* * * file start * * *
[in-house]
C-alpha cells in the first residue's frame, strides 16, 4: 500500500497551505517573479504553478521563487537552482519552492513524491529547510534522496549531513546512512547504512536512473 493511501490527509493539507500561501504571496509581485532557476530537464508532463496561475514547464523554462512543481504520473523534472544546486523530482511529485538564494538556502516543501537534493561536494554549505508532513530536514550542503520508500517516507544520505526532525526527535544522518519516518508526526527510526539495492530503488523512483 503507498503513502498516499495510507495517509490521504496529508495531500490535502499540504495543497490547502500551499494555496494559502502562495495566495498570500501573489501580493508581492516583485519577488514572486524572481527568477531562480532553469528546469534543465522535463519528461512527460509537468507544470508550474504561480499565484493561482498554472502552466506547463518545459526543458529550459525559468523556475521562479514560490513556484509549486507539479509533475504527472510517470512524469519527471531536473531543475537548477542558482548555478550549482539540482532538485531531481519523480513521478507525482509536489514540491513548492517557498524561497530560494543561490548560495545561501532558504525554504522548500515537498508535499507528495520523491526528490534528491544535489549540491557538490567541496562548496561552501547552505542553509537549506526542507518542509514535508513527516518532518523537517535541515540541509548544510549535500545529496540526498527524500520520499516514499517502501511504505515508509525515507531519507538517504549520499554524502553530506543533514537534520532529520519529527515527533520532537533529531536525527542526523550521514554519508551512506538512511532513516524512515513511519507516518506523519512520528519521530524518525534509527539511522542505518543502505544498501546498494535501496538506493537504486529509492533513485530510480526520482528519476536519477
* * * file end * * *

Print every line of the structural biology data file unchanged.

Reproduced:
[in-house]
C-alpha cells in the first residue's frame, strides 16, 4: 500500500497551505517573479504553478521563487537552482519552492513524491529547510534522496549531513546512512547504512536512473 493511501490527509493539507500561501504571496509581485532557476530537464508532463496561475514547464523554462512543481504520473523534472544546486523530482511529485538564494538556502516543501537534493561536494554549505508532513530536514550542503520508500517516507544520505526532525526527535544522518519516518508526526527510526539495492530503488523512483 503507498503513502498516499495510507495517509490521504496529508495531500490535502499540504495543497490547502500551499494555496494559502502562495495566495498570500501573489501580493508581492516583485519577488514572486524572481527568477531562480532553469528546469534543465522535463519528461512527460509537468507544470508550474504561480499565484493561482498554472502552466506547463518545459526543458529550459525559468523556475521562479514560490513556484509549486507539479509533475504527472510517470512524469519527471531536473531543475537548477542558482548555478550549482539540482532538485531531481519523480513521478507525482509536489514540491513548492517557498524561497530560494543561490548560495545561501532558504525554504522548500515537498508535499507528495520523491526528490534528491544535489549540491557538490567541496562548496561552501547552505542553509537549506526542507518542509514535508513527516518532518523537517535541515540541509548544510549535500545529496540526498527524500520520499516514499517502501511504505515508509525515507531519507538517504549520499554524502553530506543533514537534520532529520519529527515527533520532537533529531536525527542526523550521514554519508551512506538512511532513516524512515513511519507516518506523519512520528519521530524518525534509527539511522542505518543502505544498501546498494535501496538506493537504486529509492533513485530510480526520482528519476536519477